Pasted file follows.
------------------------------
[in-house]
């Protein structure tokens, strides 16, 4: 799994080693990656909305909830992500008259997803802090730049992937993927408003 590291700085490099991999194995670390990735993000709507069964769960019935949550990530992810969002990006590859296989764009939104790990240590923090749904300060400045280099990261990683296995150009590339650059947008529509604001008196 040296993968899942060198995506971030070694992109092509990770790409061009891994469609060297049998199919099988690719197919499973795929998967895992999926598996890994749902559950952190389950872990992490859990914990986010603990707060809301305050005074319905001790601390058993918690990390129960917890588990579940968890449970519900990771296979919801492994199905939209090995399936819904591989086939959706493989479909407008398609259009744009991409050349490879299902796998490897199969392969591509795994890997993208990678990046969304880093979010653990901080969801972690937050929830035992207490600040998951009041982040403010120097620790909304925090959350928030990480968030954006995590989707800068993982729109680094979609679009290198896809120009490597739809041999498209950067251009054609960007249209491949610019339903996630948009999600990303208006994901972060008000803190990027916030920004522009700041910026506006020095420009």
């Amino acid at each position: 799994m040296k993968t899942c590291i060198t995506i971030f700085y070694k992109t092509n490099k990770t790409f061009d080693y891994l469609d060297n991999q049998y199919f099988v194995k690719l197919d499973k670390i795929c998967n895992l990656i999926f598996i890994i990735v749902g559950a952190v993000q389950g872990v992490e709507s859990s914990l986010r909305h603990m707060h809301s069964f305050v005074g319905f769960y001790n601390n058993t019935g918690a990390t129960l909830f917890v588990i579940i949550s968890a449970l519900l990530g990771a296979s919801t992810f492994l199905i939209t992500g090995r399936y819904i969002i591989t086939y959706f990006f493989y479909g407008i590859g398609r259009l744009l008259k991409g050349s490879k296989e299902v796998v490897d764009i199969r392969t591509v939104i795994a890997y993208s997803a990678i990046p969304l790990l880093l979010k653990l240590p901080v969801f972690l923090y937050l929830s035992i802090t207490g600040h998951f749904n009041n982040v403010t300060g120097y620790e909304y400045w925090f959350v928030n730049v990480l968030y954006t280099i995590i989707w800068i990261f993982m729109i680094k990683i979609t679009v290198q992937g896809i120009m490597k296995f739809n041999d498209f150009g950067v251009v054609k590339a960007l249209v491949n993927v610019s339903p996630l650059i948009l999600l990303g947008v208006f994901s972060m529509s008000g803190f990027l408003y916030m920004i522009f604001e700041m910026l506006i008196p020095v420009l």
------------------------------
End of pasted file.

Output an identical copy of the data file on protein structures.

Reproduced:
[in-house]
């Protein structure tokens, strides 16, 4: 799994080693990656909305909830992500008259997803802090730049992937993927408003 590291700085490099991999194995670390990735993000709507069964769960019935949550990530992810969002990006590859296989764009939104790990240590923090749904300060400045280099990261990683296995150009590339650059947008529509604001008196 040296993968899942060198995506971030070694992109092509990770790409061009891994469609060297049998199919099988690719197919499973795929998967895992999926598996890994749902559950952190389950872990992490859990914990986010603990707060809301305050005074319905001790601390058993918690990390129960917890588990579940968890449970519900990771296979919801492994199905939209090995399936819904591989086939959706493989479909407008398609259009744009991409050349490879299902796998490897199969392969591509795994890997993208990678990046969304880093979010653990901080969801972690937050929830035992207490600040998951009041982040403010120097620790909304925090959350928030990480968030954006995590989707800068993982729109680094979609679009290198896809120009490597739809041999498209950067251009054609960007249209491949610019339903996630948009999600990303208006994901972060008000803190990027916030920004522009700041910026506006020095420009």
């Amino acid at each position: 799994m040296k993968t899942c590291i060198t995506i971030f700085y070694k992109t092509n490099k990770t790409f061009d080693y891994l469609d060297n991999q049998y199919f099988v194995k690719l197919d499973k670390i795929c998967n895992l990656i999926f598996i890994i990735v749902g559950a952190v993000q389950g872990v992490e709507s859990s914990l986010r909305h603990m707060h809301s069964f305050v005074g319905f769960y001790n601390n058993t019935g918690a990390t129960l909830f917890v588990i579940i949550s968890a449970l519900l990530g990771a296979s919801t992810f492994l199905i939209t992500g090995r399936y819904i969002i591989t086939y959706f990006f493989y479909g407008i590859g398609r259009l744009l008259k991409g050349s490879k296989e299902v796998v490897d764009i199969r392969t591509v939104i795994a890997y993208s997803a990678i990046p969304l790990l880093l979010k653990l240590p901080v969801f972690l923090y937050l929830s035992i802090t207490g600040h998951f749904n009041n982040v403010t300060g120097y620790e909304y400045w925090f959350v928030n730049v990480l968030y954006t280099i995590i989707w800068i990261f993982m729109i680094k990683i979609t679009v290198q992937g896809i120009m490597k296995f739809n041999d498209f150009g950067v251009v054609k590339a960007l249209v491949n993927v610019s339903p996630l650059i948009l999600l990303g947008v208006f994901s972060m529509s008000g803190f990027l408003y916030m920004i522009f604001e700041m910026l506006i008196p020095v420009l």